Rand Clark asked for the history of the business. Jim Roberts explained that at the beginning Mr. Poirier had three trucks and now the business has expanded. He is now considered a commercial business, not home business, because he has more than six employees.  He also noted that a decision would depend on the subdivision plan and whether there is a deed covenant or deed restrictions. If it is found that Mr. Poirier meets the town requirements, this would become a civil issue.


Another option would be to take the plow trucks off the property. Mr. Poirier explained that he has tried to buy land along Routes 5 and 35 but has not had any luck. Moving the plow trucks would reduce his ability to keep the roads clean in a timely manner because employees would have to go to Saco to pick up the trucks. His mechanic also operates one of the plows and with the current arrangement he is able to meet the trucks at the shop if repairs are needed during plowing.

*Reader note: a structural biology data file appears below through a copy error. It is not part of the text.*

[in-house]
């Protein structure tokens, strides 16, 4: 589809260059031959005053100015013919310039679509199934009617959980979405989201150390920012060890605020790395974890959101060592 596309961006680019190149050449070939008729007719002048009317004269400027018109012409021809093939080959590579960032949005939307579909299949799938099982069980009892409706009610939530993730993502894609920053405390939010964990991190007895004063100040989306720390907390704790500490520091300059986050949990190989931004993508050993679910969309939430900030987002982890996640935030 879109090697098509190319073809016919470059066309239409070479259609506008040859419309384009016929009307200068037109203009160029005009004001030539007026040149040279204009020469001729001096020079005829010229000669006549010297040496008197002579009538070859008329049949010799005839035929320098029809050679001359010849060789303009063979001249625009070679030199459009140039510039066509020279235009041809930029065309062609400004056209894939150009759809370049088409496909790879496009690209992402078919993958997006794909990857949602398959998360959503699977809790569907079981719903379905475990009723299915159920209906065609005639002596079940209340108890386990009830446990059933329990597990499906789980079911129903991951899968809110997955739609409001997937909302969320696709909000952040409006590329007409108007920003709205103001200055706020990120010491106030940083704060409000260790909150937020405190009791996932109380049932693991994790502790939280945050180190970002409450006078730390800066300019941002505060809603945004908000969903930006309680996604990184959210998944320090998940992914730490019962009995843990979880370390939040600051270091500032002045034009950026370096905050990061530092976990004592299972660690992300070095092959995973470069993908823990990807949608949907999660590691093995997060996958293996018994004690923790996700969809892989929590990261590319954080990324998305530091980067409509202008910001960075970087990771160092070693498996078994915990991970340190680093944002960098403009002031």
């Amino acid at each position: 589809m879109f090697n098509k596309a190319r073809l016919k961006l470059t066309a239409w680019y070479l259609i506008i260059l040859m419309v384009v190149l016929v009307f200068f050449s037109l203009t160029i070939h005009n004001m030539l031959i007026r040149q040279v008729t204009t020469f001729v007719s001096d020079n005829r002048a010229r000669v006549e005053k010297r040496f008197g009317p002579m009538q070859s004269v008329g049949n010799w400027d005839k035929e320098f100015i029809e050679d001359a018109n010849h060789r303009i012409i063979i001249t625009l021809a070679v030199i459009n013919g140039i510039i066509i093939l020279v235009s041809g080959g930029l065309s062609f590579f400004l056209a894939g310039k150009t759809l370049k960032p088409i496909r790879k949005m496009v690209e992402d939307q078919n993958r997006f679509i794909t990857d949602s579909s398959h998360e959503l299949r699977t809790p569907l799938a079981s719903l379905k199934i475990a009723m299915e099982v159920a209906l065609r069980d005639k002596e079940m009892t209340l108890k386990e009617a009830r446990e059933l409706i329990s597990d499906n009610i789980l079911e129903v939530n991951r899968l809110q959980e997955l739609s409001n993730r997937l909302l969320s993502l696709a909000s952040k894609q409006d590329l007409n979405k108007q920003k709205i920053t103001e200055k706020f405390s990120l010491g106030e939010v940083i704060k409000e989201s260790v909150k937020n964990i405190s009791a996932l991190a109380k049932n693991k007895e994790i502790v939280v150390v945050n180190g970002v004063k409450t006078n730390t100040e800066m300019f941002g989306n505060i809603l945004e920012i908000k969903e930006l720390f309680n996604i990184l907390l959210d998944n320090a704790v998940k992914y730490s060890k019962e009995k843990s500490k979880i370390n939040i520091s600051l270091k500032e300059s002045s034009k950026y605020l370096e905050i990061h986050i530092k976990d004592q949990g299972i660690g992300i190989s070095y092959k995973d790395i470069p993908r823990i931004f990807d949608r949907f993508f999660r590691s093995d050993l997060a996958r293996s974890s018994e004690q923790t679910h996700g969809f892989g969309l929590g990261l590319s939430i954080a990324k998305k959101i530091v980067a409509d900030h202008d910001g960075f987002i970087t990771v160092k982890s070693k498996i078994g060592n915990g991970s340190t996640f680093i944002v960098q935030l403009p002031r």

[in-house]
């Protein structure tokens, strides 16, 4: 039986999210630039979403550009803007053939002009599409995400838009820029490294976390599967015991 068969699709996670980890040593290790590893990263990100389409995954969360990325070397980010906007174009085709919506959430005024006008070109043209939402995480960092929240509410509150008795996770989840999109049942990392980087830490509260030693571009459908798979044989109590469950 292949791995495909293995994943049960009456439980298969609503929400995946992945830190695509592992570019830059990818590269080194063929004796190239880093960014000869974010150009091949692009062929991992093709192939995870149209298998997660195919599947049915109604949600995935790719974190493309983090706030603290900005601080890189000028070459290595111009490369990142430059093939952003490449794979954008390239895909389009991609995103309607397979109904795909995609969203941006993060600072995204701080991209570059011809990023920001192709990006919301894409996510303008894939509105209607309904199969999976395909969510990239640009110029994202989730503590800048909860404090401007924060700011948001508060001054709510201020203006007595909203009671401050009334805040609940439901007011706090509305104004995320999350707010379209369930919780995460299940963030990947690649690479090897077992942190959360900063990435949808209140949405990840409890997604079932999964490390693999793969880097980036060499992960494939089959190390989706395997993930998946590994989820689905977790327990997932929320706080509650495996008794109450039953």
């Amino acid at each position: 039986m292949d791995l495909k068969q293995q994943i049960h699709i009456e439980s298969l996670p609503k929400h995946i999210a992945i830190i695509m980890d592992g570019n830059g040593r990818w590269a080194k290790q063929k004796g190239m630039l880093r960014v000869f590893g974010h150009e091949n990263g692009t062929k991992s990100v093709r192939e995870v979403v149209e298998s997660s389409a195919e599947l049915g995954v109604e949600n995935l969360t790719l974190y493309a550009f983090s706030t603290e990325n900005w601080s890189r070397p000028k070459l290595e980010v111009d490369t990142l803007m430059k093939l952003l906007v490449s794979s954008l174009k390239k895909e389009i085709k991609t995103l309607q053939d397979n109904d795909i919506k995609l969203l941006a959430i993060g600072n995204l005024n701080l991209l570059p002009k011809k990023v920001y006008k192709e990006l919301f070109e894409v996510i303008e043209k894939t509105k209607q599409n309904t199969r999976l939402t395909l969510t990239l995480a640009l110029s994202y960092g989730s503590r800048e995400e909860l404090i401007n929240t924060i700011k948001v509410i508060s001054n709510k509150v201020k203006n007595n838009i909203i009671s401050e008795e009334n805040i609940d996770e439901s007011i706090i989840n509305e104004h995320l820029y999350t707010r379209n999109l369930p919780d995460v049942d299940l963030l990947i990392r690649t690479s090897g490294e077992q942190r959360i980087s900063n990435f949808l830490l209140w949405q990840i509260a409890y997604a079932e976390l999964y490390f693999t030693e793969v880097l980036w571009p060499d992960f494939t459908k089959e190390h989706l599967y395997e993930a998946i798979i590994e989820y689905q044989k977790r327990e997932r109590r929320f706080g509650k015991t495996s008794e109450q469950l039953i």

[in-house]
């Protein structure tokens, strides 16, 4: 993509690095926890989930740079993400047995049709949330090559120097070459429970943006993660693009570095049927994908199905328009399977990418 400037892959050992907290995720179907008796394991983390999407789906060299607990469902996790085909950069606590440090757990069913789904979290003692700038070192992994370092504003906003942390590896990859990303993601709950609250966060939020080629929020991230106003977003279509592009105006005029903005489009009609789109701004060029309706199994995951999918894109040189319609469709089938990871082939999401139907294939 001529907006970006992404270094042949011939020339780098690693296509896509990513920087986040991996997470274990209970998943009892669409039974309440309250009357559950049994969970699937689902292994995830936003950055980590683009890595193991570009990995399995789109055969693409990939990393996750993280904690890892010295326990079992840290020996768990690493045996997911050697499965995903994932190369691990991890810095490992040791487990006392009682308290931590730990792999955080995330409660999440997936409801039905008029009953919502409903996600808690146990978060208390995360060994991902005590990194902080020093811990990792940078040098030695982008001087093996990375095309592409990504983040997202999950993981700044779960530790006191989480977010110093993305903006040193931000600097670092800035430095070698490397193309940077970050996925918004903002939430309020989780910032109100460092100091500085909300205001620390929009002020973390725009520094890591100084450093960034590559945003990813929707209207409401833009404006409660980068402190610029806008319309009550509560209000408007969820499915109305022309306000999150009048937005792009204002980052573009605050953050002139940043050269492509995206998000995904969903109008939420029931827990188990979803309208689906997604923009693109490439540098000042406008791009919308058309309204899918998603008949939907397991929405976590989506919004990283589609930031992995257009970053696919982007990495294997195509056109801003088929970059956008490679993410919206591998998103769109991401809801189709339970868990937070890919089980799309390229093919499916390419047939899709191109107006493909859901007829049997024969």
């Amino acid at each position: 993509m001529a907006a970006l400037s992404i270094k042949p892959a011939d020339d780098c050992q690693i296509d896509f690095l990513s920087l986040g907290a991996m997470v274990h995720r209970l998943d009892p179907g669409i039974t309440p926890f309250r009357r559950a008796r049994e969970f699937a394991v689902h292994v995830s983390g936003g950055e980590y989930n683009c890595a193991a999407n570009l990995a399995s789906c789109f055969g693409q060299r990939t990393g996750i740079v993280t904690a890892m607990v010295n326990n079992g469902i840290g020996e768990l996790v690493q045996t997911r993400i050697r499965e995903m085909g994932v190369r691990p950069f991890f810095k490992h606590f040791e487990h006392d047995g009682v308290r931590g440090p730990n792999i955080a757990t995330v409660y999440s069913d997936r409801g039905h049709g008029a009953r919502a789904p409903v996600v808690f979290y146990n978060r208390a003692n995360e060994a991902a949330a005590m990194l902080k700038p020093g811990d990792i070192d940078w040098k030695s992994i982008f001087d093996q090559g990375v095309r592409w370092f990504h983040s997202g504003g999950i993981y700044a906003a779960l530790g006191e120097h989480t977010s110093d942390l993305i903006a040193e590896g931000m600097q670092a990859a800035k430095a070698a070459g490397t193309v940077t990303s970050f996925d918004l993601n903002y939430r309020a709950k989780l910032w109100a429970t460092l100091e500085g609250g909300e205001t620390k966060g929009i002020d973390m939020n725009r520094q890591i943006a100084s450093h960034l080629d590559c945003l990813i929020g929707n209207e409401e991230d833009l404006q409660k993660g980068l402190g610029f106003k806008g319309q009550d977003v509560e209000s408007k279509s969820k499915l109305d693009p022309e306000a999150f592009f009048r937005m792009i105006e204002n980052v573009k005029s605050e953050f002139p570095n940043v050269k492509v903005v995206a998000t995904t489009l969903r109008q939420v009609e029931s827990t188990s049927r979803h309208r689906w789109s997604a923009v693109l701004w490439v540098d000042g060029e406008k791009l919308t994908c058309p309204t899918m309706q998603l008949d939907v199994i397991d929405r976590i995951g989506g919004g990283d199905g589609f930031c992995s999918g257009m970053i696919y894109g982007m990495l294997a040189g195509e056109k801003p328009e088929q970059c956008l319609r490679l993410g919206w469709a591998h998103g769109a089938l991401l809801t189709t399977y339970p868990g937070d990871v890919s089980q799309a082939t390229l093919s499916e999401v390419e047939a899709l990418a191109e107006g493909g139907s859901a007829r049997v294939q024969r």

Jim Roberts clarified that it is the number of employees that determines the level of business.


Remi Caron asked if the plowing is its own business entity; Mr. Poirier explained it falls under Paul Poirier Trucking. He has six plowing employees and a sub-contractor, who keeps his truck at his own place. He has been plowing Lyman for eight years and Dayton for 10 years. He has been on Kyle Drive for seven years. His dump truck business has grown but he does not foresee more plow trucks being added.


Jim Roberts noted there isn't anything that says this business is not permitted. It is not a home occupation business as it is not in the house but it is home based. It has expanded to a commercial operation due to the number of employees.